Telford Work on Barth’s reformulation of the older Reformed doctrine of election

The doctrine of election is the sum of the Gospel because of all the words that can be said or heard it is the best: that God elects man; that God is for man too the One who loves in freedom. It is grounded in the knowledge of Jesus Christ because He is both the electing God and elected man in One. It is part of the doctrine of God because originally God’s election of man is a predestination not merely of man but of Himself. Its function is to bear basic testimony to eternal, free and unchanging grace as the beginning of all the ways and works of God.”

—Karl Barth (CD II/2)

“Barth’s exposition of God’s decrees radically reformulated the older Reformed doctrine of election. A truly theocentric soteriology must arise from the specificity of God’s action in Jesus Christ. The Father proclaims in the Lukan Transfiguration scene, “This is my Son, the one I have elected” (ho eklelegmenos, Luke 9:34). Jesus is the elect one, the one on whom God’s decrees of “Yes” and “No” fall. In God’s eternal decree for fellowship with humanity in his Son, the two accounts are one: The electing God is the elected man. Barth located the doctrine of election not under providence or salvation, as the older infralapsarian and supralapsarian (see note below) positions in Calvinism had, but under his doctrine of God, identifying God’s twofold word of affirmation and negation with the divine Word who would become flesh. All God’s chosen are finally rejected and accepted in him (Eph. 1:4). The countless human narratives of salvation find their coherence only in the metanarrative that centers in Jesus. Election is therefore not a mystery hidden from the gospel of God, but the gospel itself, the Good News “in nuce.” It is God’s eternal will to narrate the cosmic narrative of creation and redemption”.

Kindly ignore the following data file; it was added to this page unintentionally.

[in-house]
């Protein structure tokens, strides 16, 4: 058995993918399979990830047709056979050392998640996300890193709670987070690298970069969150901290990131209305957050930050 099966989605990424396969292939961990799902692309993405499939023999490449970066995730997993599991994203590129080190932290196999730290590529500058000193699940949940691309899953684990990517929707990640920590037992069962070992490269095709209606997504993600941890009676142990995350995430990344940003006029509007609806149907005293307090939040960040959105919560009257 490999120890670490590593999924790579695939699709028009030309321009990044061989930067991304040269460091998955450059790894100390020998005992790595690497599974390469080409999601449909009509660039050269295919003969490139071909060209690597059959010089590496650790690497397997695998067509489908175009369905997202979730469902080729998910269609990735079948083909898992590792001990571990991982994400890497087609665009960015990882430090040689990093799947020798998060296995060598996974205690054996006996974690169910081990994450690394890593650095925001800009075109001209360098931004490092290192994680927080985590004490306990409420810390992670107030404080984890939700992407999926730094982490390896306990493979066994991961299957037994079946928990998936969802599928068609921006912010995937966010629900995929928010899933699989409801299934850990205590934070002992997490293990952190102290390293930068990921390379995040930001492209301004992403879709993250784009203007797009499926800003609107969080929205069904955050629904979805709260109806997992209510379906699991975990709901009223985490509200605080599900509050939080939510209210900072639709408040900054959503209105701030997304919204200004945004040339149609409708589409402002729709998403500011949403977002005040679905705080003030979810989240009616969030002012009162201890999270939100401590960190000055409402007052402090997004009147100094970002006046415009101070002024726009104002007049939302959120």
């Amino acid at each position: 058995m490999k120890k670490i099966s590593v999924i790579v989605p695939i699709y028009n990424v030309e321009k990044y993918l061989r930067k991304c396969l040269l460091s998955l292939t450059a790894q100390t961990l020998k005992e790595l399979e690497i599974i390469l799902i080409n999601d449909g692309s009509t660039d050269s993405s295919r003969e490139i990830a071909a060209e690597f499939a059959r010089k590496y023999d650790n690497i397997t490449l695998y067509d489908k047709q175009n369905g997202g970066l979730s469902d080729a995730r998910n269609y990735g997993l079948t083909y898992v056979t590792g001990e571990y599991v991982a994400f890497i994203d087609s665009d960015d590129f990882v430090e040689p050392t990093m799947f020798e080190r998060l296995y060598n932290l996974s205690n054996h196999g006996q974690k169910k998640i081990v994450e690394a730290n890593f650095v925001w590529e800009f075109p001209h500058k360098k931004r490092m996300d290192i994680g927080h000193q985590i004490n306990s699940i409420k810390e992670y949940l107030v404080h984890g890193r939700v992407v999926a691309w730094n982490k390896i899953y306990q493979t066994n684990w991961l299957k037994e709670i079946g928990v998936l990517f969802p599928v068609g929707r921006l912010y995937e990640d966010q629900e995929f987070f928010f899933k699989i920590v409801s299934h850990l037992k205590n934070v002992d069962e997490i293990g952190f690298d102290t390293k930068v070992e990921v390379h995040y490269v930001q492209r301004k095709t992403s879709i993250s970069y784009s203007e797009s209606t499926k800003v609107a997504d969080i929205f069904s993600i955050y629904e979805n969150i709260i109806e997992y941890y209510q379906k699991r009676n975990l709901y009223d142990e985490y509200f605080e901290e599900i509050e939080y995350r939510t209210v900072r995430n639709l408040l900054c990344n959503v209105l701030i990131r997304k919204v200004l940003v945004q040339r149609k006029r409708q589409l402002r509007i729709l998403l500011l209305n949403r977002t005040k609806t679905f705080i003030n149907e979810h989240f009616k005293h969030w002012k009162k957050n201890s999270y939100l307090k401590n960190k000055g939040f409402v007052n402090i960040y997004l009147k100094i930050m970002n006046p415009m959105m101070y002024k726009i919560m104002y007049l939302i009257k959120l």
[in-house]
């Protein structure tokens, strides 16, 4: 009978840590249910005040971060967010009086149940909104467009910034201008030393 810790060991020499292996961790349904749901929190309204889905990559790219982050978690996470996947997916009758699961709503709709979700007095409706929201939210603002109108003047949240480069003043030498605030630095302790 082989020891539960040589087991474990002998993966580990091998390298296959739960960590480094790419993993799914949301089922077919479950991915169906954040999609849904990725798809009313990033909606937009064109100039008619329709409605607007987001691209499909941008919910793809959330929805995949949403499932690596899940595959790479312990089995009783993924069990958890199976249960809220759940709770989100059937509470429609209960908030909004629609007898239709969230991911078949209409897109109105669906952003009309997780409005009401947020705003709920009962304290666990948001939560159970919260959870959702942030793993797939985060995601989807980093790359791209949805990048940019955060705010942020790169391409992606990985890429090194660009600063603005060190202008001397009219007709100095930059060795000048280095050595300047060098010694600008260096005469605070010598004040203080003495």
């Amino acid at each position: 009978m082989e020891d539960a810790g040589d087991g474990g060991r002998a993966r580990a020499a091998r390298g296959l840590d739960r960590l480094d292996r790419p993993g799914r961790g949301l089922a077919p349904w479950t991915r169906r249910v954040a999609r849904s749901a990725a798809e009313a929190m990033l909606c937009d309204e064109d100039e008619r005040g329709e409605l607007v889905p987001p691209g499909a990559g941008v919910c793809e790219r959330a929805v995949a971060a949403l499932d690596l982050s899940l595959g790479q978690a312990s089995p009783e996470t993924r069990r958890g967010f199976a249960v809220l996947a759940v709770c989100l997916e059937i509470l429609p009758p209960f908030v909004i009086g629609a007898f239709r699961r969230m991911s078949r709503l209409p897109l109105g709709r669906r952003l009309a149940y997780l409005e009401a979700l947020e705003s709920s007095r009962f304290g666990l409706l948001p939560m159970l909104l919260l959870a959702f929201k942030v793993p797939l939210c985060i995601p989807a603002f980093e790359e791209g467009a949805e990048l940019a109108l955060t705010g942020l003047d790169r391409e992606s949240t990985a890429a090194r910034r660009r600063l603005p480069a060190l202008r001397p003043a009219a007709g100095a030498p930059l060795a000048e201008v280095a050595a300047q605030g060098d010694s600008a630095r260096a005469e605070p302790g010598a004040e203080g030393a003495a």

While not following Barth entirely in the above extract from a journal article ‘Annunciation as Election’ in the Scottish Journal of Theology, 54, 2001, 285-307, Dr Work gives a good summary of Barth’s radical reworking of the classical Reformed doctrine of election: https://www.westmont.edu/~work/articles/annunciation.html#FNT0

Dr Telford Work has taught in many places around the world and is Professor of Theology at Westmont College (Montecito, California) formerly the Bible Missionary Institute of Los Angeles founded in 1937.

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Supralapsarianism: A Calvinistic view of predestination that maintains that in the “logical order of divine decrees” God decreed the election of some persons and the reprobation of others before allowing the Fall of Adam. Hence the decree of election is “supralapsarian.” In supralapsarianism the emphasis is on God’s predestination of uncreated and unfallen humans rather than on created and fallen humanity (sublapsarianism) or infralapsarianism. Consequently, the supralapsarian view leads to the idea of double predestination: God has chosen to glorify himself by predestining certain persons to eternal life and others to eternal condemnation (S. Grenz, D. Guretzki & C. Fee Nordling, Pocket Dictionary of Theological Terms, Downers Grove, IL: InterVarsity, 1999, S. 110).

 

 

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